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Molecules 2018, 23(6), 1432; https://doi.org/10.3390/molecules23061432

Membrane Fatty Acid Composition and Cell Surface Hydrophobicity of Marine Hydrocarbonoclastic Alcanivorax borkumensis SK2 Grown on Diesel, Biodiesel and Rapeseed Oil as Carbon Sources

1
Department of Environmental Biotechnology, Helmholtz Centre for Environmental Research-UFZ, Permoserstr, 15, 04318 Leipzig, Germany
2
Department of Molecular Biosciences, Goethe University Frankfurt, Max-von-Laue-Str, 9, 60438 Frankfurt, Germany
3
Faculty of Chemical Technology, Poznan University of Technology, 60-965 Poznan, Poland
*
Author to whom correspondence should be addressed.
Academic Editors: Carla C. C. R. de Carvalho and Maria José Caramujo
Received: 18 May 2018 / Revised: 6 June 2018 / Accepted: 12 June 2018 / Published: 13 June 2018
(This article belongs to the Special Issue The Multiple Roles of Fatty Acids)
View Full-Text   |   Download PDF [1005 KB, uploaded 14 June 2018]   |  

Abstract

The marine hydrocarbonoclastic bacterium Alcanivorax borkumensis is well known for its ability to successfully degrade various mixtures of n-alkanes occurring in marine oil spills. For effective growth on these compounds, the bacteria possess the unique capability not only to incorporate but also to modify fatty intermediates derived from the alkane degradation pathway. High efficiency of both these processes provides better competitiveness for a single bacteria species among hydrocarbon degraders. To examine the efficiency of A. borkumensis to cope with different sources of fatty acid intermediates, we studied the growth rates and membrane fatty acid patterns of this bacterium cultivated on diesel, biodiesel and rapeseed oil as carbon and energy source. Obtained results revealed significant differences in both parameters depending on growth substrate. Highest growth rates were observed with biodiesel, while growth rates on rapeseed oil and diesel were lower than on the standard reference compound (hexadecane). The most remarkable observation is that cells grown on rapeseed oil, biodiesel, and diesel showed significant amounts of the two polyunsaturated fatty acids linoleic acid and linolenic acid in their membrane. By direct incorporation of these external fatty acids, the bacteria save energy allowing them to degrade those pollutants in a more efficient way. Such fast adaptation may increase resilience of A. borkumensis and allow them to strive and maintain populations in more complex hydrocarbon degrading microbial communities. View Full-Text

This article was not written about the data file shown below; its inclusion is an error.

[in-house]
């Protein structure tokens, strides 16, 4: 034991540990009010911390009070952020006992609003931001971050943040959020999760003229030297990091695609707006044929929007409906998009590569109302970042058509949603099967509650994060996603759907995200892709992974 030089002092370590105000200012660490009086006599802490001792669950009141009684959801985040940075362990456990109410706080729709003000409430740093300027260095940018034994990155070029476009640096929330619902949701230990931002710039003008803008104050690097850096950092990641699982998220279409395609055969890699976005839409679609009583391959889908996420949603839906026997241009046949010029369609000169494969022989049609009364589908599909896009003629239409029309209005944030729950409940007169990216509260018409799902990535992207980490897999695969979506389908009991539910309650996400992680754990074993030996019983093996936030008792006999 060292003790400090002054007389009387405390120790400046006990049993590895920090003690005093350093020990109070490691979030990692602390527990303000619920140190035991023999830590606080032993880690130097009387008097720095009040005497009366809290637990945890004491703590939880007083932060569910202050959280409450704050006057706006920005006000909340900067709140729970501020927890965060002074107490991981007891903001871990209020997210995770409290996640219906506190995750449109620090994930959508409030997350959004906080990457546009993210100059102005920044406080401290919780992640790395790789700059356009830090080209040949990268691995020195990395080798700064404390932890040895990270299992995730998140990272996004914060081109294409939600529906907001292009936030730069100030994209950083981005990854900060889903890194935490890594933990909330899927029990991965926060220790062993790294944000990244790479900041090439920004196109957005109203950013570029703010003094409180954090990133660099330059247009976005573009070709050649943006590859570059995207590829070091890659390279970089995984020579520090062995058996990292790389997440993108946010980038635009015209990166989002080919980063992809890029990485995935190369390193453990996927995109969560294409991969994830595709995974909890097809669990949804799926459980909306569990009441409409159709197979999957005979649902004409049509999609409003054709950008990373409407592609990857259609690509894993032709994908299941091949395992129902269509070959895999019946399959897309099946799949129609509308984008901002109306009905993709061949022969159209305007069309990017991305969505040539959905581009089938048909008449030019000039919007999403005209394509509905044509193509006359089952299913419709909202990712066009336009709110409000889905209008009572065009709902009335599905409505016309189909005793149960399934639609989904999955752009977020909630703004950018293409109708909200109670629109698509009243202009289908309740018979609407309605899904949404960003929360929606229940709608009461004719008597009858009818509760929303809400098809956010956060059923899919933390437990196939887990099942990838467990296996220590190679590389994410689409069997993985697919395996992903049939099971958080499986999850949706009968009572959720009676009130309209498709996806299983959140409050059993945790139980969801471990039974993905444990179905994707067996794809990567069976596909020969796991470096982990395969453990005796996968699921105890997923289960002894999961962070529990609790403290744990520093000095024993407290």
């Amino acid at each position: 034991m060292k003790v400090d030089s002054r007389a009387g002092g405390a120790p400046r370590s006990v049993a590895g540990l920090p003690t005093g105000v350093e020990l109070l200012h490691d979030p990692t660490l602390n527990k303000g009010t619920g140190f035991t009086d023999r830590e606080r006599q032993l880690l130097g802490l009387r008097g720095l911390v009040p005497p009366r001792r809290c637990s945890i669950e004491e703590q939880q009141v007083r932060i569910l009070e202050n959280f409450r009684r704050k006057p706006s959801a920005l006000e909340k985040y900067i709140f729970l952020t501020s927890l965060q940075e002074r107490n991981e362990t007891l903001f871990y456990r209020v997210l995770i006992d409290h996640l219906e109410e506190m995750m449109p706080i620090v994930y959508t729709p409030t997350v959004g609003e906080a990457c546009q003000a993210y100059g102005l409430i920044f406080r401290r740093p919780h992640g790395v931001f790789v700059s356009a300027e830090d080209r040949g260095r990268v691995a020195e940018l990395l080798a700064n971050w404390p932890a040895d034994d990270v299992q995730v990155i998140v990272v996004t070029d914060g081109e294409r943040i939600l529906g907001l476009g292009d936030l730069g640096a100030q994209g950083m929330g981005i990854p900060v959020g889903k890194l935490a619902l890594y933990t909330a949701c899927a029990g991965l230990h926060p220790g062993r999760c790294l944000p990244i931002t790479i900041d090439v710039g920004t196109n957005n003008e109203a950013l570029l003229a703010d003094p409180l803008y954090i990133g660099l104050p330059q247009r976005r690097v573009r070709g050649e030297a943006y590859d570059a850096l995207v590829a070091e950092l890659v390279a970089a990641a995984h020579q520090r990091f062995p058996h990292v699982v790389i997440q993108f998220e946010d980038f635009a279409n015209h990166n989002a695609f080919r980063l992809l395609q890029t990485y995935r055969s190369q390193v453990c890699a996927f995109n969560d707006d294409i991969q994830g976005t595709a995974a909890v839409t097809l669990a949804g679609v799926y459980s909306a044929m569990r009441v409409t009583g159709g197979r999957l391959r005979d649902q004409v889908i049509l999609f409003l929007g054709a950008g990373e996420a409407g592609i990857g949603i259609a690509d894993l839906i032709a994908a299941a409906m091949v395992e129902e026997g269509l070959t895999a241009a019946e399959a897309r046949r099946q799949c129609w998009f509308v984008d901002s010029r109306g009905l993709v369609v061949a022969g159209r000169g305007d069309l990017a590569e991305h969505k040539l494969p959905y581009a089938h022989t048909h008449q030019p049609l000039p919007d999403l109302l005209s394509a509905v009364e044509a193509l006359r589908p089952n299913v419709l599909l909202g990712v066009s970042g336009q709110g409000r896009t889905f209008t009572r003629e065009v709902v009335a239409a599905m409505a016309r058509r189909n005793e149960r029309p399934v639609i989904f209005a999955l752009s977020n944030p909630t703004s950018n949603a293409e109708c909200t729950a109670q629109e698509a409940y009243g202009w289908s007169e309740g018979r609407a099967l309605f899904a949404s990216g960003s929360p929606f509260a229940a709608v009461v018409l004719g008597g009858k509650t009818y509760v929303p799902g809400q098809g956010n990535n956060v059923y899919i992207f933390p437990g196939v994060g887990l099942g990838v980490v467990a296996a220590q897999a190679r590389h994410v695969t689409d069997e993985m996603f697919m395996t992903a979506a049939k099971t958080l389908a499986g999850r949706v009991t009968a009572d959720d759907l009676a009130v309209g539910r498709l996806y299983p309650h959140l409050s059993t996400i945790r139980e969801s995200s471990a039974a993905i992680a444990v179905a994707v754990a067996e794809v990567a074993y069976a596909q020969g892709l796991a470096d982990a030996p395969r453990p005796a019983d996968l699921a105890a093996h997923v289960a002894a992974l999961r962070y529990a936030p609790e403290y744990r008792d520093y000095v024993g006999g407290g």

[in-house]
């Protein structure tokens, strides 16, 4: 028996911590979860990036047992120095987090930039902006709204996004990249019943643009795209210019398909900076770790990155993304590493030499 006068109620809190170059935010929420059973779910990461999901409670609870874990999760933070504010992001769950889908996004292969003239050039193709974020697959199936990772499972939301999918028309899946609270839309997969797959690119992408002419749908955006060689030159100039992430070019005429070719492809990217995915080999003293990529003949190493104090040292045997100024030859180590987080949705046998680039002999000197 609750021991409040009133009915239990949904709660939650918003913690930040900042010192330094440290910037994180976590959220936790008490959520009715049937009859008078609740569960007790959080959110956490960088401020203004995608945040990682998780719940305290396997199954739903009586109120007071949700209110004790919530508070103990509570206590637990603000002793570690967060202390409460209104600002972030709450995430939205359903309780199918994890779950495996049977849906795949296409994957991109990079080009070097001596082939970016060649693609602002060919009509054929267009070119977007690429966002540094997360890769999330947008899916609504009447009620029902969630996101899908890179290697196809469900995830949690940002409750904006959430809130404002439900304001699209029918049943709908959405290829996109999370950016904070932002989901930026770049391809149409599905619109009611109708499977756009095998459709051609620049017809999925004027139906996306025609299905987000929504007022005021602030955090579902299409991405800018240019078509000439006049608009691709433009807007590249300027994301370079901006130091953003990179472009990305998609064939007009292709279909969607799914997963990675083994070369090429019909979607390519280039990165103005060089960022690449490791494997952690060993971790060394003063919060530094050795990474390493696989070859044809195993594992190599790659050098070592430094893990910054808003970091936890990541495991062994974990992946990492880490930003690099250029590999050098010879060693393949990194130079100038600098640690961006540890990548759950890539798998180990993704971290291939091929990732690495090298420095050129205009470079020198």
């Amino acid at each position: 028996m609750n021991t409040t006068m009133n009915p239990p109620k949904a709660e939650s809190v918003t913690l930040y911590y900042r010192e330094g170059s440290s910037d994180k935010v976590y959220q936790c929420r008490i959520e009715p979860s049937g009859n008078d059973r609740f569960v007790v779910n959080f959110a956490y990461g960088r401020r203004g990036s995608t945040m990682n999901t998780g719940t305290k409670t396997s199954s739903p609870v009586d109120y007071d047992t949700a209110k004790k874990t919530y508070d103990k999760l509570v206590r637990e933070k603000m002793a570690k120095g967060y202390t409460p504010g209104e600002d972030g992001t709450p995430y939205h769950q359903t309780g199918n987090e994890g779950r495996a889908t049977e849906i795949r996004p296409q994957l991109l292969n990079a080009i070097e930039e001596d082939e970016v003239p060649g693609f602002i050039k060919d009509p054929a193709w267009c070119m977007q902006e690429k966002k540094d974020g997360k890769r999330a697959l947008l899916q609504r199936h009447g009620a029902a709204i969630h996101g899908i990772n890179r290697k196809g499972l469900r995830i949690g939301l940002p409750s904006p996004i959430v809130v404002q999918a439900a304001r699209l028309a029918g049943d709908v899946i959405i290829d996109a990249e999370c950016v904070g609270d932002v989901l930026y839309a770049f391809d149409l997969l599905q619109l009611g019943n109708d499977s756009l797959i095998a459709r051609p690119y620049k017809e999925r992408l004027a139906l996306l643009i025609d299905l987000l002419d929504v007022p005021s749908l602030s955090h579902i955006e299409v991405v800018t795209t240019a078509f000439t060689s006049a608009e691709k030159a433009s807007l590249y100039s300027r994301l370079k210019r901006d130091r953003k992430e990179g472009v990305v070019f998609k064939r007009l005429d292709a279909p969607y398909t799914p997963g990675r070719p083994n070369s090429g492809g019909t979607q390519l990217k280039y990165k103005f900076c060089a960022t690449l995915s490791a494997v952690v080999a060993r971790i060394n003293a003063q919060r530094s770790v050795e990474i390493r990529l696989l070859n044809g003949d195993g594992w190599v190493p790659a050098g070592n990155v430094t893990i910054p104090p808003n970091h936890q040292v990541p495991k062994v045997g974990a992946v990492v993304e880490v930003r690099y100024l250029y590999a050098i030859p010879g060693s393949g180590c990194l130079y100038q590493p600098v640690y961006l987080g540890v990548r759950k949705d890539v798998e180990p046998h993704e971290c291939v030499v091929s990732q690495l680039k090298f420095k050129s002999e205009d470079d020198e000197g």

Keywords: Alcanivorax borkumensis SK2; biodiesel; cell surface hydrophobicity; degree of saturation; diesel; growth rates; marine oil spills; membrane fatty acids; trans/cis ratio; water contact angles Alcanivorax borkumensis SK2; biodiesel; cell surface hydrophobicity; degree of saturation; diesel; growth rates; marine oil spills; membrane fatty acids; trans/cis ratio; water contact angles
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This is an open access article distributed under the Creative Commons Attribution License which permits unrestricted use, distribution, and reproduction in any medium, provided the original work is properly cited. (CC BY 4.0).
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Konieczna, M.; Olzog, M.; Naether, D.J.; Chrzanowski, Ł.; Heipieper, H.J. Membrane Fatty Acid Composition and Cell Surface Hydrophobicity of Marine Hydrocarbonoclastic Alcanivorax borkumensis SK2 Grown on Diesel, Biodiesel and Rapeseed Oil as Carbon Sources. Molecules 2018, 23, 1432.

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